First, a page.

Pamela Howard


Pam Howard is a designer, illustrator, and painter based in New England. As the creative director of Firebrick Design, Pam is committed to bringing original, thoughtful solutions to identity systems and marketing challenges. She’s an experienced and accomplished professional who is constantly gathering inspiration from the world around her. Firebrick Design is the arena where Pam merges what she knows about design forms and techniques with modern technologies and concepts.

She has been the recipient of various international, national, and local awards from How Magazine International, Print Magazine, Graphic Design USA, the Sunday Magazine Editors Association, Connecticut Art Directors Club, the Mom’s Choice Awards, the Ad Club of Connecticut, American Alliance of Museums, New England Museum Association, and the IBPA Book Awards. The real prize is that she loves what she does.

As we pivot into a post-pandemic era marked by societal challenge and change, are you optimistic about the future of Graphic Design in supporting and shaping commerce, culture and causes? Why do you feel the way you do? Are you optimistic about the future of your own design career or business?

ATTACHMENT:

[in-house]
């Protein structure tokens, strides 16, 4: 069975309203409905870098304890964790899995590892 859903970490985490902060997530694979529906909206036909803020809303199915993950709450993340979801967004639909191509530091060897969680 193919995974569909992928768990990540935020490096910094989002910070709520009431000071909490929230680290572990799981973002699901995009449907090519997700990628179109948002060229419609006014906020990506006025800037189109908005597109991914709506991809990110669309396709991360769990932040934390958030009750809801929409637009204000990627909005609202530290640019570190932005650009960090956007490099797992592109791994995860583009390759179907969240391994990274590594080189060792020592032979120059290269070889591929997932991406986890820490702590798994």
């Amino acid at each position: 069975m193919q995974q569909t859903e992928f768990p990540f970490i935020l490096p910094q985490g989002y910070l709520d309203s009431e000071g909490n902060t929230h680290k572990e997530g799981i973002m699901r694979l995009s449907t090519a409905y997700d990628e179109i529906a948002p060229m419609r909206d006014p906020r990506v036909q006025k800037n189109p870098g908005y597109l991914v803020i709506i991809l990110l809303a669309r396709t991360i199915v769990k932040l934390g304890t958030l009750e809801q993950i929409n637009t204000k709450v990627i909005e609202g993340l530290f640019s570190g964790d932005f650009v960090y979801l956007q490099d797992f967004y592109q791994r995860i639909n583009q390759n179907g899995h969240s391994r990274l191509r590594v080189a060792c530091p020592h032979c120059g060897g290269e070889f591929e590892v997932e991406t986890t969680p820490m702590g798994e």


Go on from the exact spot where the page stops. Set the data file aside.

Design has always supported and shaped commerce, culture, and causes — and will continue to do so in the post-pandemic era and beyond. Our current climate is demanding, however disruption is inevitable — and healthy. Questioning the status quo is incorporated into the designer’s job description and solution-based decision making is a top skill for many in the design industry. Designers help communicate new concepts and make first steps less intimidating. Design is so powerful. It can clarify or obfuscate; empower or crush; entertain or irritate. The difference is in the “how” and the “why” design is wielded and the “who” design is in service to. Designers are early adapters, working with data and the large umbrella of advancements that are grouped under “AI”. I’m thankful that others are putting in the work on datahumanism, reminding us that every data point is a person and that the end-user isn’t a computer but, rather, a human being. In some of my work, the interaction of a person is paramount. For example, most identity systems that I build will include an elevated printed piece. If we’re going to expend resources like paper and ink, it needs to be in a targeted, thoughtful manner and the final piece needs to have some longevity. It should feel like a gift. The joy of discovery and the haptic nature of these pieces can only be experienced in real life. A yearning for a deeper connection with the world around us supports my feeling of optimism for my business in particular, and the world of graphic design at large.